I swallowed my last fishball. “Tan Lee Jan.” 

Letch Thunder nodded. “Nice to meet you, Lee Jan. Call me Letch. Just Letch. The ‘Thunder’ is overrated.” He rolled his eyes in mock horror. I laughed for the first time that day. 

“You speak English really well.” 

Letch looked down, smiling bashfully. “Nah, it’s alright. Reading helps.”

“You read too!?” 

We found out we were both bookworms and our favourite series was “Harry Potter”, much to our great delight. Letch borrows books from the library and reads them at night. Though lately he’s been falling behind on schoolwork, so he hasn’t been able to read as much. 

I learned more about Letch. He lives with his grandmother in the block of flats near my house. His grandmother has a roadside stall selling murukku and other Indian snacks, where Letch helps out after school. 

I enjoy talking with Letch. It’s like having a friend. And I think Letch feels the same way too. 

“From today onwards, Tan Lee Jan, you can be my thambi.” Letch declared with a smile. 

“Your what?” 

Thambi. It’s Tamil for ‘younger brother’.” Letch beamed with pride. “And I will be your anneh.” 

I bit my lip trying not to laugh. “Isn’t anneh like...a bad word for Indians?” 

Letch’s smile went off like a burst light bulb. “No. It’s Tamil for ‘older brother’. The only reason why people think it’s a bad word is because it’s used as one. And I hate it. If only people would learn to understand each other’s languages, cultures, backgrounds...just people understanding people, you’ll realise we’re not so different after all!”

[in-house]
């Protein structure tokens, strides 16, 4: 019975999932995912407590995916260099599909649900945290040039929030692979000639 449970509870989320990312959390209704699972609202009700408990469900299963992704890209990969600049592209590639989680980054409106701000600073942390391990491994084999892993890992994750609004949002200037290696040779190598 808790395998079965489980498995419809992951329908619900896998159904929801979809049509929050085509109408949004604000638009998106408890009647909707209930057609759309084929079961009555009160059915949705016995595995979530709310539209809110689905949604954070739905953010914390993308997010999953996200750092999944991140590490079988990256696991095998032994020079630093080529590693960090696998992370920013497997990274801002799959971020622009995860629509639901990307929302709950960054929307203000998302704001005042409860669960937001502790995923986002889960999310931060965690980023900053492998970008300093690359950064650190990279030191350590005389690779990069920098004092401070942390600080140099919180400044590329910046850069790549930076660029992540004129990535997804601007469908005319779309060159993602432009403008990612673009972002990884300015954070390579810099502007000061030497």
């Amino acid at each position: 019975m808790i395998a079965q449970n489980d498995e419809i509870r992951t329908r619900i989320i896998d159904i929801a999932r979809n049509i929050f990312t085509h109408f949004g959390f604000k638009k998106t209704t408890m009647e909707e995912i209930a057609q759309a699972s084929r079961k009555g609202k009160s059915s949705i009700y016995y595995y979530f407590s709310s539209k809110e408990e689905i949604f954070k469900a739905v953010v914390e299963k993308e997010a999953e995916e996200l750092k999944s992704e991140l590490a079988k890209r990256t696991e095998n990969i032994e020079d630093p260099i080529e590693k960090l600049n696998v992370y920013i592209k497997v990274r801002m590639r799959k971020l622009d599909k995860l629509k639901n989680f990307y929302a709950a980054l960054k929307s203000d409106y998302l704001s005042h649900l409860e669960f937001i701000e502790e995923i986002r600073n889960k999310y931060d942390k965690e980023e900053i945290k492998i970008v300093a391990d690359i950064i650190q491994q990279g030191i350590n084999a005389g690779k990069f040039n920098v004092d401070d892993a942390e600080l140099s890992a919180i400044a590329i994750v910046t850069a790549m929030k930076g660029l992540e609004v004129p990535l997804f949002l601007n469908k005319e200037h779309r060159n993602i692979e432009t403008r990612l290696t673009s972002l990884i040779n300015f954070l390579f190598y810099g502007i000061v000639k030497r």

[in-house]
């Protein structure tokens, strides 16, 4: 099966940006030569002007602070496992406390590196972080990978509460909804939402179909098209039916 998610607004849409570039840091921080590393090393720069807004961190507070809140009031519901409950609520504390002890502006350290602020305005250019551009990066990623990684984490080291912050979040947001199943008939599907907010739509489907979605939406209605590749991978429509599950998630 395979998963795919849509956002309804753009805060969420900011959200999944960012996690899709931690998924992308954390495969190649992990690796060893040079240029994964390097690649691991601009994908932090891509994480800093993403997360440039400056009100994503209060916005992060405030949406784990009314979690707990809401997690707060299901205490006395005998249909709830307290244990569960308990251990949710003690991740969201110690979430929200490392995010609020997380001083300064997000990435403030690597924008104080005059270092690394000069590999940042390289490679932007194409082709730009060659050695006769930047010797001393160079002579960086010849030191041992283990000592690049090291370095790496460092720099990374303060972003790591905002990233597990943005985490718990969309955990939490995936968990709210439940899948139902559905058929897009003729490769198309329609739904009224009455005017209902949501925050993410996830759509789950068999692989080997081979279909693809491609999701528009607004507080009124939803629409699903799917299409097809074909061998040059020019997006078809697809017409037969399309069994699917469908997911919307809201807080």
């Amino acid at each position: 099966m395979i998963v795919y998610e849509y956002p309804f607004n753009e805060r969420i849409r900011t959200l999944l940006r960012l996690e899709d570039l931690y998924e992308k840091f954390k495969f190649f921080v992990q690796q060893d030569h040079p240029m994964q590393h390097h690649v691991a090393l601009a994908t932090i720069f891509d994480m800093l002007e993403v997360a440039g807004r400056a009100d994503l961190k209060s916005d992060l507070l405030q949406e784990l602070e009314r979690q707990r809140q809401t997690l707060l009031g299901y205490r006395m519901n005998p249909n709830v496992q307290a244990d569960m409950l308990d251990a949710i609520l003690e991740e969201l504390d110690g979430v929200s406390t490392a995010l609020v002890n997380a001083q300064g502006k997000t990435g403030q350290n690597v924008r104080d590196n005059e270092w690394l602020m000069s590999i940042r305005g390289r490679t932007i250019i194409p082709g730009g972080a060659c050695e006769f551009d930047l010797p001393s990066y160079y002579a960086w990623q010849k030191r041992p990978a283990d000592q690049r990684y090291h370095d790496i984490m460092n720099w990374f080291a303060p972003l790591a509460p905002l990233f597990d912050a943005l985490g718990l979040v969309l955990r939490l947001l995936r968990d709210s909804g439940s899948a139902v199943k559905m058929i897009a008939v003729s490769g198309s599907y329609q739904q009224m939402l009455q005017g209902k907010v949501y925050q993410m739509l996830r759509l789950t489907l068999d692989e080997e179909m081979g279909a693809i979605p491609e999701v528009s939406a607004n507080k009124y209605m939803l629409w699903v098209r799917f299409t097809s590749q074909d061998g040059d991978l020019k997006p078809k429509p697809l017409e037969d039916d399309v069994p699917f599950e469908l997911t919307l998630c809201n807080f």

Letch’s sudden outburst startled me, though I couldn’t help agreeing with him. After all, aren’t we all human? 

“We’re all just a different kind of crazy.” I murmured. 

“Exactly.” Letch agreed. 

The bell rang, signaling the end of recess. As we stood to leave, I blurted out. “Hey er so my Mommy likes murukku and it’s Mothers’ Day this weekend...Can you show me where your grandmother’s stall is...Anneh?” 

Letch chuckled at my awkwardness. “Of course!” 

“Yay, I’ll see you after school!” 

“See you later, Thambi.” 

I grinned and waved before trotting back to class. 

The Anneh and Thambi bond between Letch and I triggered a few raised eyebrows in school. There were comments like “Coffee and Creamer” or “Dark and White Chocolate” now and then, but I merely ignored them. The good news is I didn’t have to hide in the storeroom anymore. Strangely enough, Letch had fewer physical fights and his grades improved too. 

Daddy and Mommy were surprised at first, but I think they’ve since made Letch and his grandmother Patti part of the family, judging from the number of meals we’ve shared together over the years. Mommy’s still one of Patti’s loyal murukku customers, and when business was manageable, Letch came over to study and play with my sister and I.  

I was surprised when Letch accepted a scholarship to study at a Chinese private secondary school after graduation. 

“I thought you hated it here!” I exclaimed as we sat under our favourite angsana tree for the last time.